Bridge Crew Lacked Permit Before Fire: Pittsburgh Fire Chief

A contractor didn't obtain a key safety permit before welding caused plastic pipe and a construction tarp to burn on the Liberty Bridge, resulting in a 24-day shutdown of a primary artery into downtown Pittsburgh, the city's fire chief said.

Chief Darryl Jones contends Joseph B. Fay Co. was supposed to get the "hot" work permit before the Sept. 2 fire that damaged the bridge's structural steel, KDKA-TV reported Thursday. The $16 permit would have required a fire inspection, and for the contractor to have a "fire watcher" present with an extinguisher near any welding or other hazardous work, Jones said.

Instead, when hot slag dripped onto some PVC pipe, the flammable plastic burned along with the tarp.


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"We call that solid gasoline, because it's petroleum-based," Jones said of the pipe.

Company vice president Jim Wilkinson said Fay had a fire watcher, but wouldn't say if he had an extinguisher or other fire suppression equipment. The company's vice president of operations, Dennis Watkins, declined to discuss other specifics about the fire's cause citing an ongoing investigation by the federal Occupational Safety and Health Administration, which probes workplace accidents.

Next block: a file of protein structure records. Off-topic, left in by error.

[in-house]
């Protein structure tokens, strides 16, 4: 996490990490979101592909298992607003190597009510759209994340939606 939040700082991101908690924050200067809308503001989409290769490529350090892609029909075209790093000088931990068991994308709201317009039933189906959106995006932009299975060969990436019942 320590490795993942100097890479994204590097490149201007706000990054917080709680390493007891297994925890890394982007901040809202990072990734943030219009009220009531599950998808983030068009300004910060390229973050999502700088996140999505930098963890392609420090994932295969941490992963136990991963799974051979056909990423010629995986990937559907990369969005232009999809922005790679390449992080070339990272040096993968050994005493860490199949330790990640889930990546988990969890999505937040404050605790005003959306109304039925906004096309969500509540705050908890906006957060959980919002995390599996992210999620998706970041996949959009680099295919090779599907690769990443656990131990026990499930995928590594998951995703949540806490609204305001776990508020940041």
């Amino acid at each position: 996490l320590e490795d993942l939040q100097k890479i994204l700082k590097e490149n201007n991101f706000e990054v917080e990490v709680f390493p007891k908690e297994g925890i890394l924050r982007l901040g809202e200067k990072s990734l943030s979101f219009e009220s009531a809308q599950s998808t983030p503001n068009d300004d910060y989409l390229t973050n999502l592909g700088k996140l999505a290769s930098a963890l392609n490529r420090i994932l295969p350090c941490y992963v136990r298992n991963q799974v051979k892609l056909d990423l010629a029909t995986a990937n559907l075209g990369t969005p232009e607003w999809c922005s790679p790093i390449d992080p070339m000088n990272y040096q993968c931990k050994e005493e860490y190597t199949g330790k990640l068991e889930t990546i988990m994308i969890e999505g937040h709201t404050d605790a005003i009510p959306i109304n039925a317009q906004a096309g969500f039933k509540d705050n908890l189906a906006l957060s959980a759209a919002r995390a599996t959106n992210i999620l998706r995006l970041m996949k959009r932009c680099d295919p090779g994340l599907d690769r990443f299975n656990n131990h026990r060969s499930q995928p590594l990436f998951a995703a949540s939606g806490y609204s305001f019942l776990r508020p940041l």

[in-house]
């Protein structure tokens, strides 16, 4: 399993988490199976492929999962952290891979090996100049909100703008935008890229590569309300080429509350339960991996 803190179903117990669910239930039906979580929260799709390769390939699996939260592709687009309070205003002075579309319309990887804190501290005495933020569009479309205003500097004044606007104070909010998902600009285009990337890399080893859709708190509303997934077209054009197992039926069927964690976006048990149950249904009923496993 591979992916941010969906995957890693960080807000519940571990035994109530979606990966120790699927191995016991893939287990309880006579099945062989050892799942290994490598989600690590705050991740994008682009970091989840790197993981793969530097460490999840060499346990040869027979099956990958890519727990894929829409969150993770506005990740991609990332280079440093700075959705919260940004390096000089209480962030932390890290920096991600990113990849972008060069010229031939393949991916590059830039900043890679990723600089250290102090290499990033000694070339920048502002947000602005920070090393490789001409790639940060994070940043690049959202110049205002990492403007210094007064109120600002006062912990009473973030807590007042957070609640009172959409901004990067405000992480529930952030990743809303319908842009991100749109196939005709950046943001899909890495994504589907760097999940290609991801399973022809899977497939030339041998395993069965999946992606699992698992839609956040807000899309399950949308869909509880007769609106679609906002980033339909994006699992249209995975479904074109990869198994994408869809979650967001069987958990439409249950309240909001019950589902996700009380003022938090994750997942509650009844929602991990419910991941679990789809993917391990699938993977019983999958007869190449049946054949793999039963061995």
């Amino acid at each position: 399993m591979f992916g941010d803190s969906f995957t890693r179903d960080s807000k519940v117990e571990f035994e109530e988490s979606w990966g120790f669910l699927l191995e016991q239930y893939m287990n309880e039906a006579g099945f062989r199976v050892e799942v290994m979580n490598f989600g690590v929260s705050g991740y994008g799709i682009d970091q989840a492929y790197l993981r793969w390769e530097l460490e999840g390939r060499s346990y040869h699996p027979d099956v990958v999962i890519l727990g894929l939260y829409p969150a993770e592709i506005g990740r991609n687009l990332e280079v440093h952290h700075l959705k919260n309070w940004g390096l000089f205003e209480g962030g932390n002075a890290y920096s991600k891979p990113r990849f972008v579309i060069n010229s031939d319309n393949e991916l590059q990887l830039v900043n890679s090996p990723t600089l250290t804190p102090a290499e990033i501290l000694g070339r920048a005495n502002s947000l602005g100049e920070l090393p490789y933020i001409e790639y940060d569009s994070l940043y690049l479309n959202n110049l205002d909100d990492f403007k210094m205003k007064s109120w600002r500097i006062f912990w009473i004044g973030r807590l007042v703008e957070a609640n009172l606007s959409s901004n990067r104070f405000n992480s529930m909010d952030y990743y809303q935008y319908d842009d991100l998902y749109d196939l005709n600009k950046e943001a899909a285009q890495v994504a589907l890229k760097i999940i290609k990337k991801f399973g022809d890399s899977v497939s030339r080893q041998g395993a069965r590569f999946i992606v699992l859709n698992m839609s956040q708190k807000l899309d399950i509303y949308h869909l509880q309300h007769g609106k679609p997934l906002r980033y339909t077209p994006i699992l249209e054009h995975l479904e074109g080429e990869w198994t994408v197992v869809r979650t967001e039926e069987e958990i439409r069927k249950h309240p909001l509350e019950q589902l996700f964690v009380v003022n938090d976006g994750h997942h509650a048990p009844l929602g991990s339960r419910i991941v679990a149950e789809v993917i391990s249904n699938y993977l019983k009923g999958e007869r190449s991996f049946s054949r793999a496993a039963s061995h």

The fire's heat bent a 30-foot steel chord - a key support beam - which put the bridge in danger of collapse. Fay consulted with the Pennsylvania Department of Transportation and other experts before deciding to straighten the chord and using hydraulic jacks to move a bridge a critical 1{ inches. That repair took longer than using temporary braces to buttress the bridge, but it will enable a permanent repair to be completed in the future without closing the bridge again.

The fire occurred during an $80 million rehabilitation project. The contractor hopes to open all lanes of the bridge for the winter by early November, and then return to finish the work in the spring.

PennDOT's contract with Fay calls for $213,000 to be deducted for each day the bridge was closed due to the fire. PennDOT is still calculating the cost of the temporary repair, which will also be deducted from the final payment for the bridge's rehab.

Company officials haven't disciplined anyone or fired any subcontractors due to the fire.

Copyright AP - Associated Press
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